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Essays on BenthamJurisprudence and Political Philosophy$
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H. L. A. Hart

Print publication date: 1982

Print ISBN-13: 9780198254683

Published to Oxford Scholarship Online: March 2012

DOI: 10.1093/acprof:oso/9780198254683.001.0001

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The Demystification of the Law

The Demystification of the Law

Chapter:
(p.21) I The Demystification of the Law
Source:
Essays on Bentham
Author(s):

H. L. A. Hart

Publisher:
Oxford University Press
DOI:10.1093/acprof:oso/9780198254683.003.0002

This chapter focuses on Bentham's general theory of law. Bentham contemplated and elaborately documented the abuses of the English law of his day, the fantastic prolixity and obscurity of its statutes, the complexity and expense of its court procedure, the artificiality and irrationality of its modes of proof. Bentham was, of course, constantly preoccupied with the abuse of language to cloud the issues in controversy, especially political controversy. But the point which he made about the mystifying force of imposter terms such as ‘the maintenance of order’ is really part of something much wider. For it is just a particular manifestation of a very fundamental and original feature in Bentham's whole austere approach to the philosophy of law and politics.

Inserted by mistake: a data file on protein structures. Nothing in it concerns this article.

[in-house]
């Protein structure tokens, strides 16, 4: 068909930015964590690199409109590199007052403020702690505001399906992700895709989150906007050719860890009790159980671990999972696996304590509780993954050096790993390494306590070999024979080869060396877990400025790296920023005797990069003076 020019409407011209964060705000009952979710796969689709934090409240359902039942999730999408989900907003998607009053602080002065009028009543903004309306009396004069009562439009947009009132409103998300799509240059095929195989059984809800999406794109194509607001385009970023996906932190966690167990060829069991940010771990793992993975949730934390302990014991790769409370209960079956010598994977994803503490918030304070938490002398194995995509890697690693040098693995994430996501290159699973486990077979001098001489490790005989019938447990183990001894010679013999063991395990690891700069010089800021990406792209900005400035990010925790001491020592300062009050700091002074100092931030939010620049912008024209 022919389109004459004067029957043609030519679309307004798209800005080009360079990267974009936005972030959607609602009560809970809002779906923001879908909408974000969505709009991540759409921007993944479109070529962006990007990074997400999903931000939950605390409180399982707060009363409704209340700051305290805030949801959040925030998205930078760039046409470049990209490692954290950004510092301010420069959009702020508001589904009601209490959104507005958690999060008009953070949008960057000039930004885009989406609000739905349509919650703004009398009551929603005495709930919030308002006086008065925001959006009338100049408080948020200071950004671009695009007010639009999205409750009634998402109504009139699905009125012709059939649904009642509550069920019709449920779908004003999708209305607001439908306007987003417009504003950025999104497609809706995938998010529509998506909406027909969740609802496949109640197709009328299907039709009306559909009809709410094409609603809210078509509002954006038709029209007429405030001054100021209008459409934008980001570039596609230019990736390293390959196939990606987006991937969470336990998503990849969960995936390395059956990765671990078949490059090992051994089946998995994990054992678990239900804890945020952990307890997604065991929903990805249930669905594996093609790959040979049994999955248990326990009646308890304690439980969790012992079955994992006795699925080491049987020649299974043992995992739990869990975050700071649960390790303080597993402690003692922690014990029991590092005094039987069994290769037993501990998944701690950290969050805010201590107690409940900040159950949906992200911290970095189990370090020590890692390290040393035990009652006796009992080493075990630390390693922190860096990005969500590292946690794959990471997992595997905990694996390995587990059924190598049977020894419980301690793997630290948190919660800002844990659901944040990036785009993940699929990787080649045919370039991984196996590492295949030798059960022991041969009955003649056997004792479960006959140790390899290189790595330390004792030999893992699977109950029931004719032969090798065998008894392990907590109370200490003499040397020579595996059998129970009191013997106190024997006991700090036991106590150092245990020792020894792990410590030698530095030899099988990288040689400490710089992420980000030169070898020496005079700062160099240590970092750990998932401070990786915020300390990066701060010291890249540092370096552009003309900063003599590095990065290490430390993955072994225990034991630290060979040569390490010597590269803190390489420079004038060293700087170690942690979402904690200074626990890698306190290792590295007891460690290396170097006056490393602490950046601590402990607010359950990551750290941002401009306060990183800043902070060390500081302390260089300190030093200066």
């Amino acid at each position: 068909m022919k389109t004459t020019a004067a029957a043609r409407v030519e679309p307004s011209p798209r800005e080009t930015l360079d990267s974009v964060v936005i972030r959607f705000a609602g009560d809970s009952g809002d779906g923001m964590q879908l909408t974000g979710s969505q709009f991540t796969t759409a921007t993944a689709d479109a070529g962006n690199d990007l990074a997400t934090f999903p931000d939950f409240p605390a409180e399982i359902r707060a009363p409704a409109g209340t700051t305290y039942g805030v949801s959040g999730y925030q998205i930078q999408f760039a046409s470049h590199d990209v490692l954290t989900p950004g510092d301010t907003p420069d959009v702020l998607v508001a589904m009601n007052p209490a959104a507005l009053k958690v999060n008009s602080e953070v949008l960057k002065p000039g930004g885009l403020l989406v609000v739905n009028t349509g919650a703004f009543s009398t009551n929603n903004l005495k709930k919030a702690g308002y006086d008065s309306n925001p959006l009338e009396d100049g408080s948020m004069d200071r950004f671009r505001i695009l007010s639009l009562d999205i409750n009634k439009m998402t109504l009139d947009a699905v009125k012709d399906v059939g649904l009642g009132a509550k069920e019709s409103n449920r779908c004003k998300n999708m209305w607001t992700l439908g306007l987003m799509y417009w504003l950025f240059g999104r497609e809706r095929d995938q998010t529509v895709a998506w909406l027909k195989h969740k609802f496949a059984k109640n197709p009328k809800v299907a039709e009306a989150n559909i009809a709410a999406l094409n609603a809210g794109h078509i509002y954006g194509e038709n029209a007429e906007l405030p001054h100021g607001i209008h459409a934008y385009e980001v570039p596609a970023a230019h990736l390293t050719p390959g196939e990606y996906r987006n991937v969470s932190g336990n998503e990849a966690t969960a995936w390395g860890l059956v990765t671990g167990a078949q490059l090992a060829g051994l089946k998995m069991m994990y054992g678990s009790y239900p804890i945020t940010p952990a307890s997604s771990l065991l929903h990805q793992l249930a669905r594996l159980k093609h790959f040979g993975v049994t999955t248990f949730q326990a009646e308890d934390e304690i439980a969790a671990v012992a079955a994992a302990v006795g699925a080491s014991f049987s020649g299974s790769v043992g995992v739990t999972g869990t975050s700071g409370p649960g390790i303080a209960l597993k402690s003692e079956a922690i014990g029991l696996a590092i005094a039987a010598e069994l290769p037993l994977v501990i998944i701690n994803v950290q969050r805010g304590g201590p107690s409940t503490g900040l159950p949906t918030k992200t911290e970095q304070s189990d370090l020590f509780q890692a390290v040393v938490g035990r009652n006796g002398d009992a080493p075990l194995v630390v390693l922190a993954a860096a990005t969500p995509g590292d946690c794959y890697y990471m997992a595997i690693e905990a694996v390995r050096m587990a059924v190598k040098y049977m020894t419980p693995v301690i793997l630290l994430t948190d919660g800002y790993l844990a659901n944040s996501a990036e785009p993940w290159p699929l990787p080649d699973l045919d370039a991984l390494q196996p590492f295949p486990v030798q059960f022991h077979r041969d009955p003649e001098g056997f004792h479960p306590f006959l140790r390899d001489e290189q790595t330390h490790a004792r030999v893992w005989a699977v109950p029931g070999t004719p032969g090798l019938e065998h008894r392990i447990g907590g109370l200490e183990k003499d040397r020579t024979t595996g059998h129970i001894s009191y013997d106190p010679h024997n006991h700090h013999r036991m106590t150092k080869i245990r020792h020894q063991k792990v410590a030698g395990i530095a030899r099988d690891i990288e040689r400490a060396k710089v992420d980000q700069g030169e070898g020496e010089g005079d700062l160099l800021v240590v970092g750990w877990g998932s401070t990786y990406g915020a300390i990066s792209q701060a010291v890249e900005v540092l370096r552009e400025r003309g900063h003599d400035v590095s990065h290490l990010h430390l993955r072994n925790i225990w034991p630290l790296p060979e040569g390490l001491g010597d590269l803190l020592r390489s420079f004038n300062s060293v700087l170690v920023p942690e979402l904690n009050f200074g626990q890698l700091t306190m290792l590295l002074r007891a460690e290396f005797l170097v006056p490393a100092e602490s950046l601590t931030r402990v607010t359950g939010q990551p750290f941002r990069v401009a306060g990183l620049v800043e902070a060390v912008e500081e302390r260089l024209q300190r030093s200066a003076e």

Keywords:   general theory of law, English law, statutes, court procedures, abuse of language, imposter terms

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